Sustainability, nature, the world of Apple technology, and the history of early 20th-century London have been brought together in the English capital’s new Apple Store, which opened in late July 2022 with an exciting program of public events. Apple Brompton Road is on the street of the same name in London’s bustling Knightsbridge district, just a short distance from Harrods, Harvey Nichols, and the Victoria and Albert Museum. Designed with respect for the local area and the stone and red brick building it occupies, while also providing excellent amenities for its customers and over 200 staff, the project for this hi-tech retail space was the work of Foster + Partners, which successfully responded to Apple’s display and experiential retail strategies while protecting architectural heritage.
“Apple Brompton Road is a calm oasis in a bustling and vibrant part of London,” says Stefan Behling, senior executive partner at Foster + Partners. “Customers interact with Apple’s incredible range of products and experience their personalized customer service in a unique setting that incorporates historical and natural elements.”
And even if you’re just strolling past the store, you soon pick up on these characteristics through its 13-foot-wide (4 m) arched windows, which allow natural light to flood into the interior from floor level to the 23-foot-high (7 m) ceiling. The central arch and four side arches (two on either side of the entrance) frame eight Sicilian Ficus trees inside, each of which grows in a specially designed circular planter with incorporated bench seating, providing places for customers to gather and chat. In combination with the transparency of the windows, the trees blur the boundary between inside and out, while also giving the entire retail space a connection with nature that recalls the greenery of nearby Hyde Park. Another four trees, also with bench planters, and stone columns define a central corridor, which extends from the entrance to the back wall.
The entrance to Apple Brompton Road is through the central arch, which mirrors the dimensions of the entrance to the former Brompton Arcade, built in 1903 and designed by George Dennis Martin. Its shape, as well as the shape of the side arches, is mirrored in both the façade and the curved wooden ceiling. The ceiling itself contributes to the multilayered effect created by natural light entering the store and the point lighting installed inside it. Its color also integrates perfectly with the tones of the other structural and furnishing elements, adding to the laidback, welcoming atmosphere of the store achieved with its palette of delicate shades and sustainable design. Another contributor to this atmosphere is the wooden seating cubes, which occupy the end of the central spine in front of a video wall. This event space, dubbed the Forum, is finished with a specialized reflective fabric, so that everything that goes on in the sales area – the only square space in the store – is mirrored to increase the sense of depth. The audio equipment in the Forum is integrated into the walls so it’s completely invisible. As a result, the screen appears to be floating. Another feature of the new store is a designated Apple Pickup area for collecting online orders.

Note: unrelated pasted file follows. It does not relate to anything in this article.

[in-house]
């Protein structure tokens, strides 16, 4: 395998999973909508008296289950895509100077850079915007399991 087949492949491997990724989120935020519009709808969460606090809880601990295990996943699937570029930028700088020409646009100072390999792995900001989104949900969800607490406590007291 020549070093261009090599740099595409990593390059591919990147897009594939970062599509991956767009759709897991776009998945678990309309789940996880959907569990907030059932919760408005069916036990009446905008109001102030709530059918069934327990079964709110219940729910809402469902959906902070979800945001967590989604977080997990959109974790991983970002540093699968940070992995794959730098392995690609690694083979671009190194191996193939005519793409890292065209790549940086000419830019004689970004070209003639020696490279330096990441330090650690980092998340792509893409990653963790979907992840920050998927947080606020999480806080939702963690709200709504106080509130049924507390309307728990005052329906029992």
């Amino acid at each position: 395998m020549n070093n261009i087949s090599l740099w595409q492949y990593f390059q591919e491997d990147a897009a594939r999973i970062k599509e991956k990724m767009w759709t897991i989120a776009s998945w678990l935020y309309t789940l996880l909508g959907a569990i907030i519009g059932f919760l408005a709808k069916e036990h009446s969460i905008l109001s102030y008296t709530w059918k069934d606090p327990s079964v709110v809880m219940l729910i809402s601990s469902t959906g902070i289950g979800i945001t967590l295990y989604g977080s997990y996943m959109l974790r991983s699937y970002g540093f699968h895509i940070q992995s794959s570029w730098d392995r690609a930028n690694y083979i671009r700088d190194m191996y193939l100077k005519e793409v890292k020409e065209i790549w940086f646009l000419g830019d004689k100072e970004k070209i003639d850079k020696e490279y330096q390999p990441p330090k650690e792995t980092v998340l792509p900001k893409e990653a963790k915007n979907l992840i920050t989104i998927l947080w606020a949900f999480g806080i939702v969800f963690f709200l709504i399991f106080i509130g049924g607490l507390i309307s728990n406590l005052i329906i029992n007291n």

As far as the environment is concerned, wood was used for the display tables and furnishings, while all the store’s energy needs are met by 100% renewable sources. A first for any Apple Store, the floors are made from a plant-based resin.
Location: London, UK
Architects: Foster + Partner
Photography by Nigel Young, courtesy of Foster + Partner and Apple